Pumpkins, Mustard Fields, Cows, Calves And Faces Of Suhelwa – A Photo Essay
Suhelwa is beautiful. Let me admit that I was there for a ‘Bird’ festival by UP Tourism Forest Department, but I couldn’t keep myself from devouring the peerless beauty of Suhelwa beyond its wildlife. Yes, Suhelwa is a wildlife sanctuary and it’s a must-visit for bird lovers, wildlife enthusiasts and the like. But, that’s just one side of Suhelwa. It would be totally unfair to label it as just a wildlife destination.
Also read: 8 Reasons To Visit Dudhwa National Park
Suhelwa has a picturesque countryside – postcard rural scenes. Suhelwa West has Tharu villages, which are worth a saunter for their peculiar lifestyle, culture and eco-friendly handicrafts.
So as we set out for our bird-watching and jungle safari, we passed by the village called Gholia – a distinct village full of ‘unreal’ elements like vines of pumpkins festooned on each rooftop, which made me wonder if the city folks have any aesthetic sense. And, as we got down the jeep to stroll through the village, there was so much to be captivated with – pretty women adorned with pretty jewellery, cute cows and their calves, carefree children, and curious men who just wondered what made us stop and take notice of them. Well, rusticity is a great fodder for photography. But, I’d like to add here that it’s a much deeper experience to meet the villagers, talk to them and see their everyday lives than just snap their photos.
Gholia reminded me of my time in Darap Village, in West Sikkim, where I was equally mesmerized. There’s something so untainted about rural India that it leaves you asking for more. Each village that I visit has its own distinctive charm.
So, bringing you Suhelwa in photos –
I was seriously amazed by the sight of beautiful pumpkins on every hut’s rooftop – yellows, greens and whites. I associate pumpkins with autumn. I don’t think I had seen pumpkins being grown on rooftops ever in my life. So, the villages of Suhelwa are unique. But it seems the village folks are not aware of the beauty they have.
The mustard fields
It was straight out of a movie scene. The carpet of yellow mustard flowers was one of the most beautiful sights in Suhelwa. It was like every time our jeep passed by the fields, I felt like getting down and taking photos. Ah… it was so beautiful!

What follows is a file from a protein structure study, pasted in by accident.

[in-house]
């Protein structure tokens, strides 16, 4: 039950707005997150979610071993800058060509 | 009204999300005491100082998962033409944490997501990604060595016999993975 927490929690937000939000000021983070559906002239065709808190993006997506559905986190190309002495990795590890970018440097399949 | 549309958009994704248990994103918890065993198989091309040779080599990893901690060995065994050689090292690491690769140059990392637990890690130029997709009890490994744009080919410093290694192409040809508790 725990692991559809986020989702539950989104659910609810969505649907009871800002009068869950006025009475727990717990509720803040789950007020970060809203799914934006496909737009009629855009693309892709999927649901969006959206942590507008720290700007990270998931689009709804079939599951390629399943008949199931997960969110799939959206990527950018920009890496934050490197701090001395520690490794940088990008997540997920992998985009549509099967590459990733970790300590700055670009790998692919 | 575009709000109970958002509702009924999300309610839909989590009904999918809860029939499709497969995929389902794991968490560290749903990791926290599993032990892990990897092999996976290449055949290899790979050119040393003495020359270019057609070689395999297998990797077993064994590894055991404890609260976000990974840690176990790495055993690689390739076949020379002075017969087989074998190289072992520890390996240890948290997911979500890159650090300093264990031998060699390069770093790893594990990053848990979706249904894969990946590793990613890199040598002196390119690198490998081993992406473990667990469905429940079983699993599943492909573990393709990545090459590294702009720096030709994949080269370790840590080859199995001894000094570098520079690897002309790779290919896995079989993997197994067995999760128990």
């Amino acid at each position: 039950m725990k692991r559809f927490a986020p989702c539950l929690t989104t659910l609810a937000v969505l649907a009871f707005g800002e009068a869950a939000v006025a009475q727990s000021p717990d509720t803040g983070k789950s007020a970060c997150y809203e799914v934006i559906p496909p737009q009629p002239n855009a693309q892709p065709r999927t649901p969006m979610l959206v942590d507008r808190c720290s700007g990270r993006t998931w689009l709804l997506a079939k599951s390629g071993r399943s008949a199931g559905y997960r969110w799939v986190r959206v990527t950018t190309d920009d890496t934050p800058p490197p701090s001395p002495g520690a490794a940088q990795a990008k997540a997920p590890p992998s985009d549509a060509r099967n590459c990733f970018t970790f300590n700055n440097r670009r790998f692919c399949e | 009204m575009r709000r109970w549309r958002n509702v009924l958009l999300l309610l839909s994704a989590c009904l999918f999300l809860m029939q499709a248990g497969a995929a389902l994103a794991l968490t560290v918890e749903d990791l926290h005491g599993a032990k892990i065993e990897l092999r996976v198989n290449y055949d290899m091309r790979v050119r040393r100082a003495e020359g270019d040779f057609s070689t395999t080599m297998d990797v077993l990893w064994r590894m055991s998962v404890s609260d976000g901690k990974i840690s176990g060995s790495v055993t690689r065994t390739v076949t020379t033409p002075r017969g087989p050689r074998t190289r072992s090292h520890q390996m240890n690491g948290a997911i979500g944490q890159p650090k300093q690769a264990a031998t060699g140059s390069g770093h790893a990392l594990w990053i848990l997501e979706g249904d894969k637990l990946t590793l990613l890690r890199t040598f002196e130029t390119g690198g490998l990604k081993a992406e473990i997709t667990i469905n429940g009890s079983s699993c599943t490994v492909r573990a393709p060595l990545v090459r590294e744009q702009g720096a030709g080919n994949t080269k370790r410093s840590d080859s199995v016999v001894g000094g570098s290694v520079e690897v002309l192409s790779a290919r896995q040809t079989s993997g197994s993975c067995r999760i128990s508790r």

The cows and calves
Perhaps the cutest sight was of the cows and their calves. I’m always keen on taking their photos. There’s so much of innocence and cuteness on their faces that it’s hard not to stop and admire them for a while.
The village children
How can you ignore those dirty feet and hands, messy hair, yet the most twinkling eyes, and unabashed smiles of the village children. The way they look into the camera, the way they smile and the way they remain so unruffled… it’s so captivating.
The village women
The rustic faces adorned with some of the rarest jewellery, smiling shyly, exude a myriad of subtle emotions – curiosity, happiness, and reluctance, a little bit of discomfort and anger, and so much more that remains mysterious.
The birds and the wildlife
Suhelwa is a wildlife sanctuary with a variety of rare birds and animals. However, it is also the most neglected wildlife sanctuary of Uttar Pradesh. The UP Tourism Forest Department has been taking a few initiatives to conserve it and promote it. I hope it just gets better and better in the coming days.
The sanctuary is a blend of Bhabar and Terai ecosystems. There are huge reservoirs that serve the purpose of irrigation as well as offering refuge to the birds.
The most common birds to spot in Suhelwa are vultures of different kinds (White-rumped Vulture, Slender-billed Vulture, Griffon Vulture, Himalayan Vulture, Egyptian Vulture and Cinereous Vulture), woodpeckers, drongos, bulbuls, black-necked stork, Sarus Crane, Himalayan Pied Kingfisher and many more.
Suhelwa has many sublime landscapes – water bodies, forests, and agricultural fields. Besides, it’s situated along the Nepal border, so there are beautiful Shivalik mountain ranges, too.
There are many Nepali villages situated along the northern border. Gholia is part of district Srawasti, which is 176 km from Lucknow. So, it can be an excellent weekend escape from Lucknow and even Delhi.
Note: I was invited on a press trip by Uttar Pradesh Tourism’s Forest Department. But, as always, all opinions and photos are my own.
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